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  Prince of Peace Catholic Church, Page 40Prince of Peace Catholic Church
Ivy Architectural Innovations, PC
207 Business Park Drive, #200, Virginia Beach, VA. 23462

Chesapeake, Virginia
Total Square Feet: 24,740
Construction Period: Aug 2001 to June 2002

Construction Team
General Contractor: E.T. Gresham Co., Inc. - 1038 West 26th Street, Norfolk, VA 23517
Structural Engineer: McPherson & Associates, PC - 6371 Center Drive, #100, Norfolk, VA 23502
Electrical & Mechanical Engineer: PACE Collaborative, PC - P.O. Box 61069, Virginia Beach, VA 23462
Civil Engineer, Landscape Architect: MSA, PC - 5033 Rouse Drive, Virginia Beach, VA 23462

Prince of Peace Catholic Church had just finished paying off their 800-seat sanctuary in the fall of 2000 that had been constructed seven years prior. The Parish Father was already performing four services each weekend. There was no possibility of adding another service and the Parish’s 1,200 families were continuing to grow. The Christian Formation classes overwhelmed the Church’s facilities twice a week as over 1,000 children attended.

The Design Team was selected to design a 12-classroom addition to increase the sanctuary by 300 seats, increase the Commons area by 50 percent, provide a new commercial kitchen and renovate the Administrative spaces. After programming the needs of the Church through interviews with the Church leadership, the Design Team held a design charrette at the Church. Due to the limited available space, the charrette was held in the Commons on the days that Christian Formation classes were being held.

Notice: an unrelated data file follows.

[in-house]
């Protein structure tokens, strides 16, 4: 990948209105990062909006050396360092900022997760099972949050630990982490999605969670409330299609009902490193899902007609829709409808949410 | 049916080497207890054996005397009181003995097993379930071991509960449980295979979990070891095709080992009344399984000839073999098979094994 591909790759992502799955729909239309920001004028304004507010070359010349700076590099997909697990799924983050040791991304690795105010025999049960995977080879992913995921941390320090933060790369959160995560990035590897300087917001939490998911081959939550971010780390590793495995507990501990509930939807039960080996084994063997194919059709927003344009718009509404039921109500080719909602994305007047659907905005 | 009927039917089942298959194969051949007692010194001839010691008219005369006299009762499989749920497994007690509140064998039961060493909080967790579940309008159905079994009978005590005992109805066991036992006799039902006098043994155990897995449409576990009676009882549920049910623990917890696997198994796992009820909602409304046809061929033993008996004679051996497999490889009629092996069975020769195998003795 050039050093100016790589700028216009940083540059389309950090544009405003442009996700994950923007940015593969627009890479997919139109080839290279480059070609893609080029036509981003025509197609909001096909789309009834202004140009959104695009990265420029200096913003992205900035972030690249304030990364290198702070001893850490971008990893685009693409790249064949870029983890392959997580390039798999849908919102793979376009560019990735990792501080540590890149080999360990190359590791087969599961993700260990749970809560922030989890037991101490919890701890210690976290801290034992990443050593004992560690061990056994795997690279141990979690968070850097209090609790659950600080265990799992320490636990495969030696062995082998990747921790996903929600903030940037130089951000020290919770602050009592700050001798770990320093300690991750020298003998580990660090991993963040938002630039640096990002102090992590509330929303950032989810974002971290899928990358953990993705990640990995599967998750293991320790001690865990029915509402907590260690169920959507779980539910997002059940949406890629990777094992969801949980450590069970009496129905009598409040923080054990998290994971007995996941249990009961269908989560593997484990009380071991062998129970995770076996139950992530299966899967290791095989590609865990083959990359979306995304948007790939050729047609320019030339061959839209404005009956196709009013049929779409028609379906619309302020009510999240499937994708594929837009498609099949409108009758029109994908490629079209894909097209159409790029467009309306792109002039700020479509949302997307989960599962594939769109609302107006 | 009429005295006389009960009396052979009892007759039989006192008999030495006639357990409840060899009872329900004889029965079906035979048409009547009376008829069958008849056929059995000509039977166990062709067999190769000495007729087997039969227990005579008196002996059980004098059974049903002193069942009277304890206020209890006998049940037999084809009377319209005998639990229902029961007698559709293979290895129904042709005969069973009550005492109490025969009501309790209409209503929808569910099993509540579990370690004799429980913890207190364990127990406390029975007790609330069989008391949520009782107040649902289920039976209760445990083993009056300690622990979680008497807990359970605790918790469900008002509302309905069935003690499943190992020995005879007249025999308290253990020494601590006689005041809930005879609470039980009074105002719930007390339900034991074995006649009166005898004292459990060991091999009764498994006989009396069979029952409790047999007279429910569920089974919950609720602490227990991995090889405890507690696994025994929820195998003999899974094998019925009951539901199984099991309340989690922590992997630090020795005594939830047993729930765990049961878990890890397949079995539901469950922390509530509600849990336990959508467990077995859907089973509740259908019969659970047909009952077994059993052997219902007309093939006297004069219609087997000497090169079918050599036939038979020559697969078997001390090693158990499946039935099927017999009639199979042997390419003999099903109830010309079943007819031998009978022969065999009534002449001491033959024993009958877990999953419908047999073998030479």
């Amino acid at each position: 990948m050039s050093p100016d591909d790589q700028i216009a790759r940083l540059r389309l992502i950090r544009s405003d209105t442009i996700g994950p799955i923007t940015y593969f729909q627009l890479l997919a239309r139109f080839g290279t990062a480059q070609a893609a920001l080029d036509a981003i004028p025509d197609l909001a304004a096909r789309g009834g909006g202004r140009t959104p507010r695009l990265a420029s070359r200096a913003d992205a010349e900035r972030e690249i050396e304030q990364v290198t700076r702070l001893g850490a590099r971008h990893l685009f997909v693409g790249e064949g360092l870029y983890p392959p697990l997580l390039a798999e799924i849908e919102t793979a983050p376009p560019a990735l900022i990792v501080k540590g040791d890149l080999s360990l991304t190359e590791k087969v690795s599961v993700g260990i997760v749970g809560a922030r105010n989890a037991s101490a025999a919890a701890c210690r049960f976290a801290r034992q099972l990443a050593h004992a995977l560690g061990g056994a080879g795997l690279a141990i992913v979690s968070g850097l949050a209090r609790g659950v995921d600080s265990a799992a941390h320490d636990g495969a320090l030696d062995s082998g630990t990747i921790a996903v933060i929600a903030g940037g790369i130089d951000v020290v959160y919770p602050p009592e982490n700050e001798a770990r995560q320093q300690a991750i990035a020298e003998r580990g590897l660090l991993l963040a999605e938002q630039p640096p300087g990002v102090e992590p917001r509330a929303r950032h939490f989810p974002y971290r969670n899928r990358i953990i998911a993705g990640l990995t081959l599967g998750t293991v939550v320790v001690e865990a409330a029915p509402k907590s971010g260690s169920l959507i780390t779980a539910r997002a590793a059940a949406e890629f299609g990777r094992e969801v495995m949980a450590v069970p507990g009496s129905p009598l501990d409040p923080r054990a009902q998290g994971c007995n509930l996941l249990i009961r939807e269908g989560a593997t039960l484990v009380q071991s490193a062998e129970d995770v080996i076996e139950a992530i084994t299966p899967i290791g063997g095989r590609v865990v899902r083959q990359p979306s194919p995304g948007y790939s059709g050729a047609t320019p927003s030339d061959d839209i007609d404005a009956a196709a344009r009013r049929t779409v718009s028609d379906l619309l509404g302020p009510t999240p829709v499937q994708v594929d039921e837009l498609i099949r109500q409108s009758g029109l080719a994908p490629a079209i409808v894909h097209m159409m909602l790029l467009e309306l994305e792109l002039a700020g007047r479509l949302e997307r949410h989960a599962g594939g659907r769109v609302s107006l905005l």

The charrette process of design allowed participation by anyone the Church wanted to attend. In this case, the children also attended. The process took four half-days. The final design was presented to the Church members who were allowed to question the solution and make suggestions. These comments were incorporated into the final schematic design.

A major design issue was adding sanctuary seating to an octagonal structure that was not designed for expansion. The desire to integrate the additional seating into the body of the worship space required incorporating the structural joists as a design element. The end result was a blending of the new and existing sanctuary space that allowed for the family atmosphere of the sanctuary to remain intact.

Materials were selected for their low maintenance. The original Parish Hall and the later Sanctuary addition were stucco or EIFS. Each product was showing age and the effects of little maintenance. The construction for the new exterior walls for the addition was veneer ground face block on metal stud framing. A large portion of the original buildings was covered with the ground face masonry.

The Church decided to select their contractor on reputation and negotiate. The contractor established the construction budget. It was within $20,000 of the Architect’s estimate. The negotiation process allowed the Contractor to become part of the Team. The relationships built trust and allowed, even during stressful periods, for the project to move forward. This was critical because the Sanctuary had to be complete by Easter and the Classroom wing by the end of May for the Bishop’s dedication visit.

The final comment from the congregation and the Church leadership was “It doesn’t look like an addition.”

DIV 07: Fiberglass Shingles: Elk; Manufactured Roofing & Siding: Metl-Span; Membrane Roofing: Firestone; Skylights: Wasco; Sealants: Pecora.
DIV 08: Metal Doors & Frames: Amweld; Wood & Plastic Doors: Algoma Hardwoods; Special Doors: Overhead Door; Entrances & Storefronts, Metal Windows: EFCO Corporation; Glazing: Oldcastle Glass Group.
DIV 09: Gypsum: United States Gypsum; Acoustical Treatment, Resilient Flooring: Armstrong; Carpet: Patcraft; Paint: Sherwin Williams.
DIV 10: Operable Partitions: Holcomb & Hoke; Toilet & Bath Accessories: Bradley.

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